A member of the British Secret Service lives in the suburbs with his South African wife and her son. They fell in love while working there and he ensured her escape from the apartheid country. A leak in the British office tied to the African division threatens to disrupt the currently tranquil workplace and an abrupt decision by the higher-ups results in the death of an innocent man.
Maurice Castle seems to live a simple life and daydreams of retirement. His daydreams are a far cry from his real world where he rues the sudden death of his coworker, worries about his family’s safety and is involved in helping those who have helped him in the past.
Castle’s wife, Sarah, indulges her husband and seems to have no needs of her own. She adores her husband and child and seems to worry about intruders. Her past work as an agent and her planned escape from South Africa surely gives her the right to her worries. I wish more was revealed about her.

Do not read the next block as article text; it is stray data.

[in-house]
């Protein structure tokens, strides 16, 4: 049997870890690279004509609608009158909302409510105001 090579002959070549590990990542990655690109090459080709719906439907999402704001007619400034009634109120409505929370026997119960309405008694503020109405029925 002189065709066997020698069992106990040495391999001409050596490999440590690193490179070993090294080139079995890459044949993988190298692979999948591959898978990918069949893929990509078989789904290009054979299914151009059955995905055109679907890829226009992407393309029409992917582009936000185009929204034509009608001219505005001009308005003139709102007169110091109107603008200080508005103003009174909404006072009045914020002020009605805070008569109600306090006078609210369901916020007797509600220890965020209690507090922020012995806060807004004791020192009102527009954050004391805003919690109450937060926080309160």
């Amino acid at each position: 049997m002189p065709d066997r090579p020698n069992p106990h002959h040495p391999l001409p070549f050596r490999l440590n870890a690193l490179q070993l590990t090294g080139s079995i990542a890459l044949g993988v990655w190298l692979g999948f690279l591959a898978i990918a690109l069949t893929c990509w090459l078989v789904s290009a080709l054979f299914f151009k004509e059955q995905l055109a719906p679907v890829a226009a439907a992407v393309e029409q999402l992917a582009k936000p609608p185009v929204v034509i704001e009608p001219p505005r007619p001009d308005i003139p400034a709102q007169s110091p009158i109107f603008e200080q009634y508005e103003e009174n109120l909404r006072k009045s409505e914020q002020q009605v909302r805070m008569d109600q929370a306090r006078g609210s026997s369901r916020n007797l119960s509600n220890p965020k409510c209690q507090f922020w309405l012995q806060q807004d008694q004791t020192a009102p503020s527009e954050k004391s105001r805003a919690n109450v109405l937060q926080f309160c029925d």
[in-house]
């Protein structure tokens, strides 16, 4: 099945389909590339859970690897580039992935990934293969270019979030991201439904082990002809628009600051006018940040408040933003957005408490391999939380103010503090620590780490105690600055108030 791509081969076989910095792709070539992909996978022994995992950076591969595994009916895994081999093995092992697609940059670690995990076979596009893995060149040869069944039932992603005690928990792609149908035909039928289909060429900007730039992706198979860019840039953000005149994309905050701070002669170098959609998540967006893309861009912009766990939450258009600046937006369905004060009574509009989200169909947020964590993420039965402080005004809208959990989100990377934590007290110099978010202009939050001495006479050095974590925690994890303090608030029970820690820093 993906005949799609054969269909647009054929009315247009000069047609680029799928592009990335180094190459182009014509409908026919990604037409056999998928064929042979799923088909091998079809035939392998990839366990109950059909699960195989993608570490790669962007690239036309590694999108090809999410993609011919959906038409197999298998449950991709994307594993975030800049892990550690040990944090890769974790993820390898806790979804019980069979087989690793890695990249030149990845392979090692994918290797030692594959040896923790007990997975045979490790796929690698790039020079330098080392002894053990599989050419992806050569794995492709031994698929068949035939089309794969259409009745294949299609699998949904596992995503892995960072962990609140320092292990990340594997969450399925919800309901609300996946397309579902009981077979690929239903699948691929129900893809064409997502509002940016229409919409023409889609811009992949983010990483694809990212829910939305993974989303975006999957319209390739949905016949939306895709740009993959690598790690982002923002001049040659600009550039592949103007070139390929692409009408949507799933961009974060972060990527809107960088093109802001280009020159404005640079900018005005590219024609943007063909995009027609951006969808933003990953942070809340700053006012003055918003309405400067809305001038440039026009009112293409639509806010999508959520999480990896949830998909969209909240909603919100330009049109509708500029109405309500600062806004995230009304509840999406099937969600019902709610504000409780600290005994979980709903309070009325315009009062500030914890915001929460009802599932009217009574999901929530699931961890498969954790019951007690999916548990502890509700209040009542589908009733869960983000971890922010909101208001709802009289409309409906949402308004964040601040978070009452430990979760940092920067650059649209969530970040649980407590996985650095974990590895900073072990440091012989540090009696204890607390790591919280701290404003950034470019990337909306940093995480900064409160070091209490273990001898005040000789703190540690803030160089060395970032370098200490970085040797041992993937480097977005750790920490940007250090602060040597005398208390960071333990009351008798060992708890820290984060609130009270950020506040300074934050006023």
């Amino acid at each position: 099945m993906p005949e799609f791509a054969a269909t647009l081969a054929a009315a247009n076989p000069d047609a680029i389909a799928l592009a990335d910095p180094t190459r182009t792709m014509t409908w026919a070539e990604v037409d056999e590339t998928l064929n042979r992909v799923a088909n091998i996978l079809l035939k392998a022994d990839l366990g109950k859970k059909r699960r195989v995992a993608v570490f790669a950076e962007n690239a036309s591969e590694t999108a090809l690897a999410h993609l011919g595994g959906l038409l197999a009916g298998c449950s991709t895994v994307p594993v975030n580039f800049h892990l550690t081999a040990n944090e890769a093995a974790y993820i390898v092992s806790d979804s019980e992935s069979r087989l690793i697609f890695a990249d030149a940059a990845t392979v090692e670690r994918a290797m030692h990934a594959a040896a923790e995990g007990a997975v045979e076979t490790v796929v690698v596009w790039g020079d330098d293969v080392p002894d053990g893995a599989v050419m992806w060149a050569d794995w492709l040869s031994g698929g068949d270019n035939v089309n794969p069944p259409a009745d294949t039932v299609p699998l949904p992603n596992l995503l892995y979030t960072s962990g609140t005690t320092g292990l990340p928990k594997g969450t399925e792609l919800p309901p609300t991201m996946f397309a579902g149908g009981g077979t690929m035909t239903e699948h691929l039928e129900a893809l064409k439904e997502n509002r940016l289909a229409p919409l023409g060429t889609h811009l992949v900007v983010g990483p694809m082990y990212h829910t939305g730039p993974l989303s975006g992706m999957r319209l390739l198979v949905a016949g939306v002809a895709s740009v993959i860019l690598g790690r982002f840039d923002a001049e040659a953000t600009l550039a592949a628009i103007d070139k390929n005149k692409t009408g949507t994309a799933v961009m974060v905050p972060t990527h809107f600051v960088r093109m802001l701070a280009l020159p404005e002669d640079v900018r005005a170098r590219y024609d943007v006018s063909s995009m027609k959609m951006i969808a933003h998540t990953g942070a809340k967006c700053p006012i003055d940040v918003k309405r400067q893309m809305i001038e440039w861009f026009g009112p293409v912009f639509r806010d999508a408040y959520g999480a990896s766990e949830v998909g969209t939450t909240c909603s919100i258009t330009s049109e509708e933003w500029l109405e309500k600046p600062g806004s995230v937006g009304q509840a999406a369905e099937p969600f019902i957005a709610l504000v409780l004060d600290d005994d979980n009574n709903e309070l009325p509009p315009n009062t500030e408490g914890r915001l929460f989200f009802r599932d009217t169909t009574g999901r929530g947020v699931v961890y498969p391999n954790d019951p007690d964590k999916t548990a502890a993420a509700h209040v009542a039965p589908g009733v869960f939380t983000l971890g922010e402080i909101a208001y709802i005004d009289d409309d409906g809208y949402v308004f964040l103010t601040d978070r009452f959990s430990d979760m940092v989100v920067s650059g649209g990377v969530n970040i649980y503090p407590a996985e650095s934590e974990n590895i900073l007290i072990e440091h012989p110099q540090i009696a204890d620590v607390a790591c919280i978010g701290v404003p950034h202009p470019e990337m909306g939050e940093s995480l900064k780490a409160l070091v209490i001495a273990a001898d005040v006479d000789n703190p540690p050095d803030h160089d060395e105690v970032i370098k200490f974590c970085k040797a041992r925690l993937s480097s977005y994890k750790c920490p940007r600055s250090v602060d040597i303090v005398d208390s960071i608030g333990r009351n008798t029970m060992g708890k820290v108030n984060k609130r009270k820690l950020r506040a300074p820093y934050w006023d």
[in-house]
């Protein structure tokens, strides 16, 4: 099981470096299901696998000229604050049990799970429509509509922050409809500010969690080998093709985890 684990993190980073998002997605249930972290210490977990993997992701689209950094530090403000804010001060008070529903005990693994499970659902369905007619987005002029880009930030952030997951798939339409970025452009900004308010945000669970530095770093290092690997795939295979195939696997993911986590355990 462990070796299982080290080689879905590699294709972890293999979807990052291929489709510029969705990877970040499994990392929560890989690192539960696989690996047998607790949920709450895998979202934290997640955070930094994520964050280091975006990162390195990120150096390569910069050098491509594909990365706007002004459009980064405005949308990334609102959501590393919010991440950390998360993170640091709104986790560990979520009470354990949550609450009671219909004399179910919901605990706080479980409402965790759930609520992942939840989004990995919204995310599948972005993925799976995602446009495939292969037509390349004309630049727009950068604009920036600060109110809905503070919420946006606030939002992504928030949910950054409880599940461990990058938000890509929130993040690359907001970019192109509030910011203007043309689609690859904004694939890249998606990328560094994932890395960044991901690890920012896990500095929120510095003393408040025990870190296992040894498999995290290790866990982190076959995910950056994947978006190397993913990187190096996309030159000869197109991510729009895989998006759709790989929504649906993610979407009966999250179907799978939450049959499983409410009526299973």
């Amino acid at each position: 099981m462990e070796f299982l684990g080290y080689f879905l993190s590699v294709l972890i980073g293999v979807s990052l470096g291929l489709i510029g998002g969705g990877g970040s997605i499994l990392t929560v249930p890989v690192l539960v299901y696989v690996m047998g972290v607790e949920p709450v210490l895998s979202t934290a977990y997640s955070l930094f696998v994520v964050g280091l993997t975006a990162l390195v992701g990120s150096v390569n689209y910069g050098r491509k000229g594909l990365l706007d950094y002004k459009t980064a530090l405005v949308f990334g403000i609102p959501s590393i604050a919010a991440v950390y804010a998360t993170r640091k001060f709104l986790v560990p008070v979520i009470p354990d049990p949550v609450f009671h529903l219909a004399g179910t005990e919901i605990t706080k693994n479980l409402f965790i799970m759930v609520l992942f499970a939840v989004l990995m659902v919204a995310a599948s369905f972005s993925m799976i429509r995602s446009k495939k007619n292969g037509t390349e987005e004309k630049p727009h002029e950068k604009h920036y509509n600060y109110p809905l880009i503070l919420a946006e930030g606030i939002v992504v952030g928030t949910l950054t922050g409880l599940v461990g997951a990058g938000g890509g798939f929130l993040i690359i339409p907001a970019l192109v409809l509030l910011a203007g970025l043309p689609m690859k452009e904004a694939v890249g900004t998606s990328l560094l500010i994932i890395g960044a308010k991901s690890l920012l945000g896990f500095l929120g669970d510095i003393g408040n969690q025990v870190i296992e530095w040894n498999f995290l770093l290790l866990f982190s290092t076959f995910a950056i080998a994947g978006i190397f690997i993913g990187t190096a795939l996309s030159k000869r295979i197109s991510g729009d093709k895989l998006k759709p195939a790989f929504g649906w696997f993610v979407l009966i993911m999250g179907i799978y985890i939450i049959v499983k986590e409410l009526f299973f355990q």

The evil Dr. Emmanuel Percival is quick to judgment and surprisingly without remorse when it becomes evident he’s made a fatal mistake. Arrogant and condescending, he shows more concern for dining and fishing than he does for his fellow-man.
Conversing with Mr. Greene would certainly not be dull. Perhaps we’d discuss his world travels and time with MI6. I’d love to ask how he was able to produce so much work while living a very active life. Maybe we could take a little trip together…
My rating for The Human Factor is an 8 out of 10.
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